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Elderly put in danger from over-prescribing

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Doctors are over-prescribing anti-inflammatory medication for elderly men and not taking sufficient precautions, increasing the risk of harmful side effects for their patients.

A study involving 1700 men aged 70 years and older found that those prescribed non-steroidal anti-inflammatory drugs (NSAIDS) such as Celebrex were typically on them for around five years – a usage wildly at odds with guideline recommendations that they only be used on an occasional, as-needs basis.

Lead author of the Sydney University study, Dr Danijela Gnjidic, said the result was “alarming”.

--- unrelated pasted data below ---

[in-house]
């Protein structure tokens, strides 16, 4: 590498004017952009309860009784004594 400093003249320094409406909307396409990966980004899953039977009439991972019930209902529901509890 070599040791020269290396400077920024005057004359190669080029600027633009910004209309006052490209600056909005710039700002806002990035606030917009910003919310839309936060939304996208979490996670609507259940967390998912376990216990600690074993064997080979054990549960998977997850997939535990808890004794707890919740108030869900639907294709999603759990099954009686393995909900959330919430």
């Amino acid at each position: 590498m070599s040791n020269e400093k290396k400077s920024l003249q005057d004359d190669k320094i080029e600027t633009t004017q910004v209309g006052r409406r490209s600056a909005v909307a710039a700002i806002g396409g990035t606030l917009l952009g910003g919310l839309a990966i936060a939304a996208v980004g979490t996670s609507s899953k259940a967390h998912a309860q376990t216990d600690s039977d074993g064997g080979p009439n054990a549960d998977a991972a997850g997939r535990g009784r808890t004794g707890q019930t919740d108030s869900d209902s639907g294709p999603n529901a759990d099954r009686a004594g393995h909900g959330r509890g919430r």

“Australian and international guidelines suggest NSAIDS should be used for short-term treatment and be taken as needed,” Dr Gnjidic said. “This is clearly not what is happening in reality.”

The Faculty of Pharmacy researchers found that although NSAIDs were not widely used, where they were they were being taken in a way that put patients at risk.

Older people, in particularly, are at risk of developing serious complications from taking such medication, including developing stomach ulcers, suffering high blood pressure and an increased likelihood of heart failure.

In addition to over-prescribing, the study found that only 25 per cent of those using NSAIDS were prescribed a proton pump inhibitor to help manage or prevent side effects, despite recommendations that there use should be standard.

“The difference between the guideline recommendations for prescribing NSAIDS and what is happening in the real world is alarming,” Dr Gnjidic said, adding there was a need for doctors and patients to work together to ensure safe and appropriate prescribing of NSAIDS for older people.

The research was published in the journal PAIN.

Adrian Rollins